Highway I-95, the longest north-south highway in the U.S., is also one of the most heavily traveled. Love it or hate it, you’ll probably drive it at some point if you live on the East Coast. PennDOT’s 95-Revive project, a multistage, multiyear program to enhance the highway, includes improving stormwater management by installing a series of bioswales at the base of the highway where it passes through Philadelphia. Temple and Villanova Universities are assisting by studying performance and making recommendations for improvements as each new bioswale installed.
The finished bioswales are actually quite lovely — nicely landscaped urban gardens that disguise their important function — minimizing runoff by maximizing stormwater infiltration.
Modeling the hydrologic performance of these bioswales required a detailed mapping of their underlying structure. Below shows a new bioswale under construction shortly after the initial excavation.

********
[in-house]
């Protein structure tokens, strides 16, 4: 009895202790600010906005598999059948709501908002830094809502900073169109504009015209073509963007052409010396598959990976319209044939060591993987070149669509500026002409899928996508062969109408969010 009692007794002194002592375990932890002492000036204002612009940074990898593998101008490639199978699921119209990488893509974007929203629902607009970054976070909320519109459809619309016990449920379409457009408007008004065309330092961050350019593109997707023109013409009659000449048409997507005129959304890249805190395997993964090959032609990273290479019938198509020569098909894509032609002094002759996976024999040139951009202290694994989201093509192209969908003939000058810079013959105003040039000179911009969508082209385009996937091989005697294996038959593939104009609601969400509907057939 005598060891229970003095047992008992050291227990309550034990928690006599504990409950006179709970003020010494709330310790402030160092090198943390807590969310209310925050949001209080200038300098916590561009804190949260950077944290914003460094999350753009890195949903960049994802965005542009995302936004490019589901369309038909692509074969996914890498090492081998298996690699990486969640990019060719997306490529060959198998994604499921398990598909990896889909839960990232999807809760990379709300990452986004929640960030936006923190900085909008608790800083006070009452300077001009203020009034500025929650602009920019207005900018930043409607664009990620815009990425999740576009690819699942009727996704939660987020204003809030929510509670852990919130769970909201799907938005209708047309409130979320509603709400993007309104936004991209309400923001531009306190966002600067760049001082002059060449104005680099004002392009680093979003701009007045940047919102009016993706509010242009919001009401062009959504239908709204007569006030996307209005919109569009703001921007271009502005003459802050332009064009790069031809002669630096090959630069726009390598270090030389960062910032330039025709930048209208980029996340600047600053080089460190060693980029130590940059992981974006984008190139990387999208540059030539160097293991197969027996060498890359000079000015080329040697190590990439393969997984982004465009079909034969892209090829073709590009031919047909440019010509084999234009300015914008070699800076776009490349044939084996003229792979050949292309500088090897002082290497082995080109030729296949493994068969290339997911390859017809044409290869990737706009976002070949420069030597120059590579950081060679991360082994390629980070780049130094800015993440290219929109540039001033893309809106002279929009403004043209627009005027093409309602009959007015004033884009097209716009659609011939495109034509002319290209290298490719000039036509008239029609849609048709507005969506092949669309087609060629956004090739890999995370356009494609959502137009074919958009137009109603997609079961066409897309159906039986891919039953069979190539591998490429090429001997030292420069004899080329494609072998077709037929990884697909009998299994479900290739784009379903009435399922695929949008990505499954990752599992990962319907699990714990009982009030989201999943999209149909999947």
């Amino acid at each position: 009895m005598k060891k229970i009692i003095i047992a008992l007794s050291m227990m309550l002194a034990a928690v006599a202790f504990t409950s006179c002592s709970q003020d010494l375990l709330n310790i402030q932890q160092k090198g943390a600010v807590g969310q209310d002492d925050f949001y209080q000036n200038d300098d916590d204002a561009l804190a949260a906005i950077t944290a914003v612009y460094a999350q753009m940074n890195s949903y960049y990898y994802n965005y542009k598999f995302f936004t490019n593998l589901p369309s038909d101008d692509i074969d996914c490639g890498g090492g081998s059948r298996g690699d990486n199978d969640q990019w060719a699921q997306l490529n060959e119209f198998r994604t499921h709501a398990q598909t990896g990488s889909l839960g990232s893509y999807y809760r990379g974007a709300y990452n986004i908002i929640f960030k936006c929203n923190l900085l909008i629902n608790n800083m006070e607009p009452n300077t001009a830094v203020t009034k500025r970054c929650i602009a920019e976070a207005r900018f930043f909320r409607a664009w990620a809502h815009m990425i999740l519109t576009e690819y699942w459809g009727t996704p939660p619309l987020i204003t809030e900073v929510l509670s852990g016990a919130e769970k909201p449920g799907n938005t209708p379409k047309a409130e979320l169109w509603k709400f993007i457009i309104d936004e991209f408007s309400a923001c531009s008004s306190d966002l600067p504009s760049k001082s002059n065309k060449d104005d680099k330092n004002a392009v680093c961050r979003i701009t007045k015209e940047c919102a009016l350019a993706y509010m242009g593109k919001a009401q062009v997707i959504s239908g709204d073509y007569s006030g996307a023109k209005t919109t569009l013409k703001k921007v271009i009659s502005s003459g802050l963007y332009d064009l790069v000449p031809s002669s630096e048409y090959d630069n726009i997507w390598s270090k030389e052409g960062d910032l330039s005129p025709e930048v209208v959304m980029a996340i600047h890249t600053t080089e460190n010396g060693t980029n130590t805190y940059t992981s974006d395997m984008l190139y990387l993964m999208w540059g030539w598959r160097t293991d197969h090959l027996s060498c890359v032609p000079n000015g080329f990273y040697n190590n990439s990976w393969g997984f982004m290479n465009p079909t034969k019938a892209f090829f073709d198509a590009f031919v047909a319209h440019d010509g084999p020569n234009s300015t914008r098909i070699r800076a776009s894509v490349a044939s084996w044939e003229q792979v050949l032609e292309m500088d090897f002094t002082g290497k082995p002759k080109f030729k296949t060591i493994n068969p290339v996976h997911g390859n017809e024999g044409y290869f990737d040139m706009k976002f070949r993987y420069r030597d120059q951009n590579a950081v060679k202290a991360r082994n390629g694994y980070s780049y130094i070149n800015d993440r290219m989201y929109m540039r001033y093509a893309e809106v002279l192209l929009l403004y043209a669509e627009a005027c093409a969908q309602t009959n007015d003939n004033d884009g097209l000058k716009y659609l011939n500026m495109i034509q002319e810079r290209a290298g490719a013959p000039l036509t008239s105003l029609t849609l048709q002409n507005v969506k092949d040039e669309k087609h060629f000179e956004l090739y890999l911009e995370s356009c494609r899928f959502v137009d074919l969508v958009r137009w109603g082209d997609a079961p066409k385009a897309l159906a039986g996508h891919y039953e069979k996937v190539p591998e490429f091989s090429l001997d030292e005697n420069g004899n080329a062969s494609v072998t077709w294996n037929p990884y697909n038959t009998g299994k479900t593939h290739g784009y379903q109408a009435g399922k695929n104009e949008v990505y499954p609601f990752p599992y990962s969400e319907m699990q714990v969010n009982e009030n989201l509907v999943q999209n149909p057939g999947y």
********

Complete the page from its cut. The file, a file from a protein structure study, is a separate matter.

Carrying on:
We use laser scanning (LiDAR) capture the precise geometry of this basin before it filled. The LiDAR system makes millions of precise point measurements, then takes a series of color photographs that are used to color the point cloud. The result looks like a 3D photograph.
But the image can be easily rotated or translated in space to view it from any angle, and every point has a precise x, y, z coordinate associated with it. This geometry information make it possible to create detailed models of the the basis like the one below that can be incorporated in hydrologic models.
The next step at this particular basin is to scan it again after it has been filled to construct a detailed map of fill thickness and model surface topography. Then it will be scanned a third time after landscaping to obtain the positions of each and every shrub and flower planted. Such detailed monitoring can be used to answer questions such as is the basin correctly sized for the stormwater volumes it receives? Which species of plants are the are the most effective and thrive in different locations within the bioswale? How does the influx of road salt and sediment change the bioswale’s performance over time, and how much upkeep is required to maintain both the infiltration capacity and the attractive appearance?
Too often stormwater control measures are installed but their long-term performance is never evaluated. It is to PennDOTs credit that they are investing performance monitoring with an eye toward designing even better stormwater control measures for the future.